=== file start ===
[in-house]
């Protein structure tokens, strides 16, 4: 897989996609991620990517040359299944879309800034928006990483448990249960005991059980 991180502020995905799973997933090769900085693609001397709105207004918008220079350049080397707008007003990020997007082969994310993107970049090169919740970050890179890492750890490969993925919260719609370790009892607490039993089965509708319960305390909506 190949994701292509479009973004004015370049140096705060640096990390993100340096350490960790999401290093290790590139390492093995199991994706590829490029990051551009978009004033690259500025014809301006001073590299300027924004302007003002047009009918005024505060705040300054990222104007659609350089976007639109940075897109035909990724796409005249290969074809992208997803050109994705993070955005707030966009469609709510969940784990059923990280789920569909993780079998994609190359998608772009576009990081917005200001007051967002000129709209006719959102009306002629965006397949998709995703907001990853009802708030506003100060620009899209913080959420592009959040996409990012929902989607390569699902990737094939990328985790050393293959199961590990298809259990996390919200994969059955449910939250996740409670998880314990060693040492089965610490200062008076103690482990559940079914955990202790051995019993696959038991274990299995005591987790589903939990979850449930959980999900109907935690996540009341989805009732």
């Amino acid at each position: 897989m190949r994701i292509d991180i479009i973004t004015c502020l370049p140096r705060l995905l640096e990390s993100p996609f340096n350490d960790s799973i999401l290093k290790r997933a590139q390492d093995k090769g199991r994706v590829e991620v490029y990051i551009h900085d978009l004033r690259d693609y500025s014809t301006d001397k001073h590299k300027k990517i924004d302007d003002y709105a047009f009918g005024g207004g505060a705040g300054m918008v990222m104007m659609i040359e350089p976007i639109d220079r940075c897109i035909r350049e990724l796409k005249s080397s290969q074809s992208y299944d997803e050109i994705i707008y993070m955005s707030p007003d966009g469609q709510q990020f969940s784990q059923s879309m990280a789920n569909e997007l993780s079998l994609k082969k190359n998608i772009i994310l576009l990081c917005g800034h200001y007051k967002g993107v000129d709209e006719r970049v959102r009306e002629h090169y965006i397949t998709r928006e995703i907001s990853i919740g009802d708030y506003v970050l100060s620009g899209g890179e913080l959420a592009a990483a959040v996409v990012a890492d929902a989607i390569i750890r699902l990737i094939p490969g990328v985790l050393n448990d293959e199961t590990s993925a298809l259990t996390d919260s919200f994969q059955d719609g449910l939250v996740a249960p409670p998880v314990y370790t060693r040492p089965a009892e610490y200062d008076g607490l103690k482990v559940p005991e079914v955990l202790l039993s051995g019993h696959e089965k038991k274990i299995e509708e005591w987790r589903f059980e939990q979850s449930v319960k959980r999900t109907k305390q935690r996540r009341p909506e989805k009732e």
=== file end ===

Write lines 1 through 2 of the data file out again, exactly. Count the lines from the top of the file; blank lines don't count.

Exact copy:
[in-house]
């Protein structure tokens, strides 16, 4: 897989996609991620990517040359299944879309800034928006990483448990249960005991059980 991180502020995905799973997933090769900085693609001397709105207004918008220079350049080397707008007003990020997007082969994310993107970049090169919740970050890179890492750890490969993925919260719609370790009892607490039993089965509708319960305390909506 190949994701292509479009973004004015370049140096705060640096990390993100340096350490960790999401290093290790590139390492093995199991994706590829490029990051551009978009004033690259500025014809301006001073590299300027924004302007003002047009009918005024505060705040300054990222104007659609350089976007639109940075897109035909990724796409005249290969074809992208997803050109994705993070955005707030966009469609709510969940784990059923990280789920569909993780079998994609190359998608772009576009990081917005200001007051967002000129709209006719959102009306002629965006397949998709995703907001990853009802708030506003100060620009899209913080959420592009959040996409990012929902989607390569699902990737094939990328985790050393293959199961590990298809259990996390919200994969059955449910939250996740409670998880314990060693040492089965610490200062008076103690482990559940079914955990202790051995019993696959038991274990299995005591987790589903939990979850449930959980999900109907935690996540009341989805009732």